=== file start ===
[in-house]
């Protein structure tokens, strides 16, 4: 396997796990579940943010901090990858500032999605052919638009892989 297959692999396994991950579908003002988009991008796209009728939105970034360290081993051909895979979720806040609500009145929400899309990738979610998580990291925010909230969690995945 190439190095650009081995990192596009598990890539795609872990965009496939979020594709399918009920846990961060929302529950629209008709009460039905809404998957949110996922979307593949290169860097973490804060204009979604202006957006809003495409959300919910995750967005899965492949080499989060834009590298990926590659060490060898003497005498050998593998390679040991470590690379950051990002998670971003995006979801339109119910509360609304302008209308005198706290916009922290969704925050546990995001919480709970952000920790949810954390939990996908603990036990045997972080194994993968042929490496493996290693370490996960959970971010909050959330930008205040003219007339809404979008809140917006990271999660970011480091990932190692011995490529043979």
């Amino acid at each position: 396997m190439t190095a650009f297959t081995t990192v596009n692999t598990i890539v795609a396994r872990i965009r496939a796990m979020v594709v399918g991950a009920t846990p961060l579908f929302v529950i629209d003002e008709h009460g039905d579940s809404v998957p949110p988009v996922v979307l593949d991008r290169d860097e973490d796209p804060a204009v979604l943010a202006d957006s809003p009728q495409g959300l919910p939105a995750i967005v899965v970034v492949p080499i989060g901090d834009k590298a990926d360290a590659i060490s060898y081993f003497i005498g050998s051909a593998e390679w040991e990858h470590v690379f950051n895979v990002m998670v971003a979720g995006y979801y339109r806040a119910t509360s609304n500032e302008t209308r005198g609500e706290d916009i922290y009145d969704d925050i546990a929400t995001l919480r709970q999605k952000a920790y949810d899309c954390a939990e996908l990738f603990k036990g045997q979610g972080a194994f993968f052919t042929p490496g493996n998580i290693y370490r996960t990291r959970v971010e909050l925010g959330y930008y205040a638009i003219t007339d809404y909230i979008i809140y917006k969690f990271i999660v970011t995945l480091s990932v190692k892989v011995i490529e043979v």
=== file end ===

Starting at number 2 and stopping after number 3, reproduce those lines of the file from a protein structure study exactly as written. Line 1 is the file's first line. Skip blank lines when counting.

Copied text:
């Protein structure tokens, strides 16, 4: 396997796990579940943010901090990858500032999605052919638009892989 297959692999396994991950579908003002988009991008796209009728939105970034360290081993051909895979979720806040609500009145929400899309990738979610998580990291925010909230969690995945 190439190095650009081995990192596009598990890539795609872990965009496939979020594709399918009920846990961060929302529950629209008709009460039905809404998957949110996922979307593949290169860097973490804060204009979604202006957006809003495409959300919910995750967005899965492949080499989060834009590298990926590659060490060898003497005498050998593998390679040991470590690379950051990002998670971003995006979801339109119910509360609304302008209308005198706290916009922290969704925050546990995001919480709970952000920790949810954390939990996908603990036990045997972080194994993968042929490496493996290693370490996960959970971010909050959330930008205040003219007339809404979008809140917006990271999660970011480091990932190692011995490529043979």
């Amino acid at each position: 396997m190439t190095a650009f297959t081995t990192v596009n692999t598990i890539v795609a396994r872990i965009r496939a796990m979020v594709v399918g991950a009920t846990p961060l579908f929302v529950i629209d003002e008709h009460g039905d579940s809404v998957p949110p988009v996922v979307l593949d991008r290169d860097e973490d796209p804060a204009v979604l943010a202006d957006s809003p009728q495409g959300l919910p939105a995750i967005v899965v970034v492949p080499i989060g901090d834009k590298a990926d360290a590659i060490s060898y081993f003497i005498g050998s051909a593998e390679w040991e990858h470590v690379f950051n895979v990002m998670v971003a979720g995006y979801y339109r806040a119910t509360s609304n500032e302008t209308r005198g609500e706290d916009i922290y009145d969704d925050i546990a929400t995001l919480r709970q999605k952000a920790y949810d899309c954390a939990e996908l990738f603990k036990g045997q979610g972080a194994f993968f052919t042929p490496g493996n998580i290693y370490r996960t990291r959970v971010e909050l925010g959330y930008y205040a638009i003219t007339d809404y909230i979008i809140y917006k969690f990271i999660v970011t995945l480091s990932v190692k892989v011995i490529e043979v």